The Library of Congress has an exhibition titled ‘John Bull and Uncle Sam: Four Centuries of British-American Relations. It seems an aberration for the LOC, which, like most such official institutions, is heavily weighted toward political correctness and ‘diversity.’ That fact notwithstanding, there are some things of interest there to see and read.
From the ‘Overview’ section:
“As Ralph Waldo Emerson observed in 1856, eighty years after independence, in the United States “the culture of the day, the thoughts and aims of men, are English. . . . those who resist it [English culture] do not feel it or obey it less.”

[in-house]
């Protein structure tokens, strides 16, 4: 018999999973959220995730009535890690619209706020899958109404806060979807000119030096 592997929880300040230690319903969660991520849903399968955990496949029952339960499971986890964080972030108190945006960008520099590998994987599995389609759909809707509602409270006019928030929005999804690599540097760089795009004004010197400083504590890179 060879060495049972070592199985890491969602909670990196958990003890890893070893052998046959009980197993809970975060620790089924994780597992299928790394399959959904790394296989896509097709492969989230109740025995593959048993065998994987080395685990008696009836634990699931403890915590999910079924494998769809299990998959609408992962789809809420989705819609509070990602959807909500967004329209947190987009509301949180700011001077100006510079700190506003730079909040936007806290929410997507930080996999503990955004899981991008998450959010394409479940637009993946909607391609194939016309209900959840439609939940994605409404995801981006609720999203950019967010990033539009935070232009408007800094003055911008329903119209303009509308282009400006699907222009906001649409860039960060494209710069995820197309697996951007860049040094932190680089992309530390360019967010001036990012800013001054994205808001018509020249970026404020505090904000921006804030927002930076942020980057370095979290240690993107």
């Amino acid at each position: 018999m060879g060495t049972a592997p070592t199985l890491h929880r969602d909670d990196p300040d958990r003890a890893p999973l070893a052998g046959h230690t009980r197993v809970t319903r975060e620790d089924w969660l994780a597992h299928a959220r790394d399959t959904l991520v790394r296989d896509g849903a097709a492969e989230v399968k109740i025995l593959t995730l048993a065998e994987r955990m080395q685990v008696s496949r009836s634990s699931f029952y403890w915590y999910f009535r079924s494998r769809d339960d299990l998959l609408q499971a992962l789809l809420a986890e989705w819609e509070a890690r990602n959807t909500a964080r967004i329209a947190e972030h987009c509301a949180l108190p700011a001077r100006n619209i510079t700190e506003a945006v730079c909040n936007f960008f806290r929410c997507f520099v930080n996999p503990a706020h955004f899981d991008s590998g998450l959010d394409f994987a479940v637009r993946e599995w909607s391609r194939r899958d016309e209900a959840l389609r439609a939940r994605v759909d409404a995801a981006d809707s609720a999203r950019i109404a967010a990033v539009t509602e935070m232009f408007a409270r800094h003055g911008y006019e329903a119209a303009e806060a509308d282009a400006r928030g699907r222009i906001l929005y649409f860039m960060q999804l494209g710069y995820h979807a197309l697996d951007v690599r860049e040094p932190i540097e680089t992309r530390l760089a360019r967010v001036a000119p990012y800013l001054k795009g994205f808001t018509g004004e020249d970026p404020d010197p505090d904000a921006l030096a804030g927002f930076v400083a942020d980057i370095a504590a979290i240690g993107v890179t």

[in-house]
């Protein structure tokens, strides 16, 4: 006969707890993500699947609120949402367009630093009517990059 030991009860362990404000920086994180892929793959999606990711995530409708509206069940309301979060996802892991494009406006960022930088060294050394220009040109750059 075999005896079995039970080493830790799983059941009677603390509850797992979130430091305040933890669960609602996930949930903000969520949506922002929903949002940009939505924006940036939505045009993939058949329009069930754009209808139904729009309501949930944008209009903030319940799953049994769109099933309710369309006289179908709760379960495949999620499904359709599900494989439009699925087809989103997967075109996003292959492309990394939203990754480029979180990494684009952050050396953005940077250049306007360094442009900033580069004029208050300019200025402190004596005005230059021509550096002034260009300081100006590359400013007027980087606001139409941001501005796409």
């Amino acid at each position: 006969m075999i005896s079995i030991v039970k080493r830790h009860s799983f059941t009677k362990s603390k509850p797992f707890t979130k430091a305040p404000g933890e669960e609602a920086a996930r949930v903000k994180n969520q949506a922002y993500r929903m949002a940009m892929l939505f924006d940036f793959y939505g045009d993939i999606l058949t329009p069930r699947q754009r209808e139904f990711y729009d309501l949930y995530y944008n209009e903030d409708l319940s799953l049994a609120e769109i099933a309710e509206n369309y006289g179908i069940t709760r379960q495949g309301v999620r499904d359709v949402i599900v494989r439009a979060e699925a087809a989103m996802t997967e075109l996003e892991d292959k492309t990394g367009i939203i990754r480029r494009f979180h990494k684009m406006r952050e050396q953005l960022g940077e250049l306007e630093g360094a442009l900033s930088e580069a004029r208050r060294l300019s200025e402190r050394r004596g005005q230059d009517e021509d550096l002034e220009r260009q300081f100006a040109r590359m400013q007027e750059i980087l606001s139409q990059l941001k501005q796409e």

Even as Emerson wrote, however, the situation was changing. The United States was growing more confident and establishing its own identity. By the mid-1800s American ideas and products had begun to establish a beachhead in Britain. As the power of the United States increased, the cultural tides between it and the United Kingdom began to reverse, and American influence began appearing in some areas of British life. This process, which in the post-World War II period has been called, with considerable exaggeration, the “Americanization” of Britain, is the latest chapter in a complicated history that includes a broad range of shared institutions and experiences.”
Just follow the links at the top of the linked page to the various subjects.